As a child, Rachel Krech loved going down to the Avenue to visit the street vendors who set up shop there daily. Her nanny Kathy Delacour took her there often while her parents were at work.

One day, photographer Nacio Jan Brown happened upon Rachel Krech as a toddler playing with a dog on the Avenue and took this photo. Though Rachel is the focus of the photograph, she is surrounded by the legs of taller adults as well as a large dog, which emphasizes her small size and youth. Dressed well in matching coat and skirt, she looks generally composed — though the position of her feet suggests a certain awkwardness. Meanwhile the look on her face confronts the viewer. As a result, this portrait of ‘child with dog’ is not too cute, but rather takes on a beguiling force.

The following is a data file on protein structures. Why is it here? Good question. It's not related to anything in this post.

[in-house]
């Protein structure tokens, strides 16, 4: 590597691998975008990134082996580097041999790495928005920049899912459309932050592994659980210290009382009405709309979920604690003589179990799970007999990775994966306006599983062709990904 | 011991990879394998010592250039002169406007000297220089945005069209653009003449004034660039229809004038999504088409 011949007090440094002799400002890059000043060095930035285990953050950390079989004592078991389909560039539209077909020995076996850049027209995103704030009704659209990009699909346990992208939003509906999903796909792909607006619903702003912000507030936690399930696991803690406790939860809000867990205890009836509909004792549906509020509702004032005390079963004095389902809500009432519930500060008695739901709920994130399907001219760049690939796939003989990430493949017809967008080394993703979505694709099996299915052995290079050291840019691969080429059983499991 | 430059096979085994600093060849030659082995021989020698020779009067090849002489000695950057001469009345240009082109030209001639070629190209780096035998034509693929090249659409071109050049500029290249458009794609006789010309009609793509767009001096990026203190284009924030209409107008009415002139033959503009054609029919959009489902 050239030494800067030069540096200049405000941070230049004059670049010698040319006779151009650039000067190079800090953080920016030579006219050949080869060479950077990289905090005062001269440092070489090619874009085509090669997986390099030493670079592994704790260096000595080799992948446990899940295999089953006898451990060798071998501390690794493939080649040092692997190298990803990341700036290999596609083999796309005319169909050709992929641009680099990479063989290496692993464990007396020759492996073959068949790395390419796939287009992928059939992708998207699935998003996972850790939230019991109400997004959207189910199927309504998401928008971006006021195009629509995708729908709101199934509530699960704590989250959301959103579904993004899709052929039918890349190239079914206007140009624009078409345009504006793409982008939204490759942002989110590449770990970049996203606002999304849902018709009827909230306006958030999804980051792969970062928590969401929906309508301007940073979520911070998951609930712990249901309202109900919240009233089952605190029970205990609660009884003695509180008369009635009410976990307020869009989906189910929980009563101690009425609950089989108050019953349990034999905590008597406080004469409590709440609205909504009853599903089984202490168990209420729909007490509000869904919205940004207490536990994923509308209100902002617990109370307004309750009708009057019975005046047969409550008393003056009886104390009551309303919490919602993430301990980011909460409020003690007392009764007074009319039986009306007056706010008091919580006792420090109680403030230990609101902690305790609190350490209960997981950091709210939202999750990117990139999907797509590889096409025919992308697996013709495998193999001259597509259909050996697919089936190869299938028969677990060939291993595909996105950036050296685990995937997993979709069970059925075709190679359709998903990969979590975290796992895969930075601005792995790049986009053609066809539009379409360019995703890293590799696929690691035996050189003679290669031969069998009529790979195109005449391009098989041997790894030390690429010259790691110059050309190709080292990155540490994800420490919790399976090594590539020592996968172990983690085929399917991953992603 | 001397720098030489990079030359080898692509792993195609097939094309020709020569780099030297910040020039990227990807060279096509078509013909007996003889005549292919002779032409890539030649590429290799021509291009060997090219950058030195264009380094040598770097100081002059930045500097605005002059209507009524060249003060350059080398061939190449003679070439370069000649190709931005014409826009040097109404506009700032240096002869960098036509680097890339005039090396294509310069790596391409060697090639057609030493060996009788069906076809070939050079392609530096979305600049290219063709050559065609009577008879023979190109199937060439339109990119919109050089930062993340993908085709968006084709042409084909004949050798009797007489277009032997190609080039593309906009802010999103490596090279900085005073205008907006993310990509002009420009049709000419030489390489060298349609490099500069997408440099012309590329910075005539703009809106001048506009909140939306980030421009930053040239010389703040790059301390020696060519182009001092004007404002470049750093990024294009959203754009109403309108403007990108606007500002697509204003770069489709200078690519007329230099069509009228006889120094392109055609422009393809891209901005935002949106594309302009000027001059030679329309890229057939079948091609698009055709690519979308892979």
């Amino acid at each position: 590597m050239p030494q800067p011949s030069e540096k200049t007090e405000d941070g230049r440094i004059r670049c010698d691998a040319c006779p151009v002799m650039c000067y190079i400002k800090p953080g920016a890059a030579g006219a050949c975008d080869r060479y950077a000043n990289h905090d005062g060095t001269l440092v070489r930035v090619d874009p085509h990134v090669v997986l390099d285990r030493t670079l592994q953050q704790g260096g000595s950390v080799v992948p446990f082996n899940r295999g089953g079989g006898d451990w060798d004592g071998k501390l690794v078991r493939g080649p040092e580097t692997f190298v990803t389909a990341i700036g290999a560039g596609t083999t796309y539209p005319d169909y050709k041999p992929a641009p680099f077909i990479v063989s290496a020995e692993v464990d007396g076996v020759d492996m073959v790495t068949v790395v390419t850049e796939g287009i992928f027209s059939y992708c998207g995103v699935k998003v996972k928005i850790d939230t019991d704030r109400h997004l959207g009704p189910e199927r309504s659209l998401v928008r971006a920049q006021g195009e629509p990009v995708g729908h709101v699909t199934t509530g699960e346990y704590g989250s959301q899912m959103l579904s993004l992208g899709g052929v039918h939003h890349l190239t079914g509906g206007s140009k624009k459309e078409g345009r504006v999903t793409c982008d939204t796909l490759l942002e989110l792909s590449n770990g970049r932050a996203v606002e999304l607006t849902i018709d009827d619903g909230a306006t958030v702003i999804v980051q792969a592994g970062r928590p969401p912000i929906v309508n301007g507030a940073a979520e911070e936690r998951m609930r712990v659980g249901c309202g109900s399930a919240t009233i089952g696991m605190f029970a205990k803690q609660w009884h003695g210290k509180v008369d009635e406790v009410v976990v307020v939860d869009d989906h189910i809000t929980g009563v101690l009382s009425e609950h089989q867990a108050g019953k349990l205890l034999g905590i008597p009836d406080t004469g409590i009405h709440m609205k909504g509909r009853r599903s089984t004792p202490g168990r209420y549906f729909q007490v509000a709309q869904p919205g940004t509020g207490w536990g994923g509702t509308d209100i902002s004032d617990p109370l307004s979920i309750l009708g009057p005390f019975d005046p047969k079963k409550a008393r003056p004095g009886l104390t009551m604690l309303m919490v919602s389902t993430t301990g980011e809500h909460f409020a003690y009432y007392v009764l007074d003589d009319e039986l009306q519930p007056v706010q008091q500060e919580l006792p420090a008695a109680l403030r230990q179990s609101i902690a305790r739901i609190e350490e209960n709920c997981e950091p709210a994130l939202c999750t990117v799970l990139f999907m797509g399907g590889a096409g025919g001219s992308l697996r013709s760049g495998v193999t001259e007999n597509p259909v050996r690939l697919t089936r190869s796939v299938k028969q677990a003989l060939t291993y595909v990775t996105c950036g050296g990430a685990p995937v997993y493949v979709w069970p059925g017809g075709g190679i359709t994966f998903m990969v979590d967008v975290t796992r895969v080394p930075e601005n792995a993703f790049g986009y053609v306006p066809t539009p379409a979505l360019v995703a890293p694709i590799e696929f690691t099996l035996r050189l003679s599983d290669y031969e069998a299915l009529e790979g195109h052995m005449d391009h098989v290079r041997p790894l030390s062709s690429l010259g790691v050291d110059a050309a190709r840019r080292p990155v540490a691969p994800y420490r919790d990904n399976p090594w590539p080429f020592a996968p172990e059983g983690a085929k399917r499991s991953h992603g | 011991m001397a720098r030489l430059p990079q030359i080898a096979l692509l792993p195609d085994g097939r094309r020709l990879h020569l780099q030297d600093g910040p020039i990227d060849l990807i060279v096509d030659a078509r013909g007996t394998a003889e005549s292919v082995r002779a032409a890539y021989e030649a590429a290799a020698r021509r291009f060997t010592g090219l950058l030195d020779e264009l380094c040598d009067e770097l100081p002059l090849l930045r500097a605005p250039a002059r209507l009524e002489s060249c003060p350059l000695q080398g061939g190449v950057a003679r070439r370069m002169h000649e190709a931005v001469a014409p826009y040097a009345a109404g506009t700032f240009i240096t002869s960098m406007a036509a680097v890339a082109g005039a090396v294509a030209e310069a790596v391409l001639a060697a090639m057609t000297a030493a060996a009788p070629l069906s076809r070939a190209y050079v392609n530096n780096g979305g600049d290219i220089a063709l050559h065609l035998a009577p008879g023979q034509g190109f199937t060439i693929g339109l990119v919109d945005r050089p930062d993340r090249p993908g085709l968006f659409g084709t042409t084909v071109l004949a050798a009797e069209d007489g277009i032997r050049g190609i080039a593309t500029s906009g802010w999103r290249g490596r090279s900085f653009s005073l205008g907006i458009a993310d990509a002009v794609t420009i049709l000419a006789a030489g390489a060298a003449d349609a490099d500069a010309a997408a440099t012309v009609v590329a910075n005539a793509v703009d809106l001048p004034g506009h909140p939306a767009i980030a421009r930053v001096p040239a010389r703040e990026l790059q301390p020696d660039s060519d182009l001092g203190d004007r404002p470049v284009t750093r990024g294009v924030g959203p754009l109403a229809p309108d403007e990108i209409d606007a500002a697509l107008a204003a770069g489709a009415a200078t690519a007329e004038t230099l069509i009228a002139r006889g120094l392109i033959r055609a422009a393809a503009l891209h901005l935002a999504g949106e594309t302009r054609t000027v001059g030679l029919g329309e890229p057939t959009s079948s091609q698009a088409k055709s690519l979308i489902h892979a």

Many children who grew up in Berkeley spent a good deal of time in adult social circles. Generally given more freedom than the average child, they hung out on the Avenue among the older crowd who lived and passed time there. Consequentially, these children were exposed to an adult world long before most.

Rachel’s parents recognized the dangers of growing up on the Avenue and moved her away at age eight, but many children who stayed behind began to experiment with drugs and sex as young as twelve or thirteen.

Looking back at Brown’s Rag Theater photographs from forty-five years’ distance, Rachel Krech (now Marinos) observed that, of the people she recognized, more were dead than alive.

In Rag Theater itself, Nacio Jan Brown put this image of Rachel in counterpoint with a more unsettling (and less compositionally tidy) image of a barefoot young girl with dogs. Here the “rags” of “rag theater” were literal — a blouse that had many loose threads.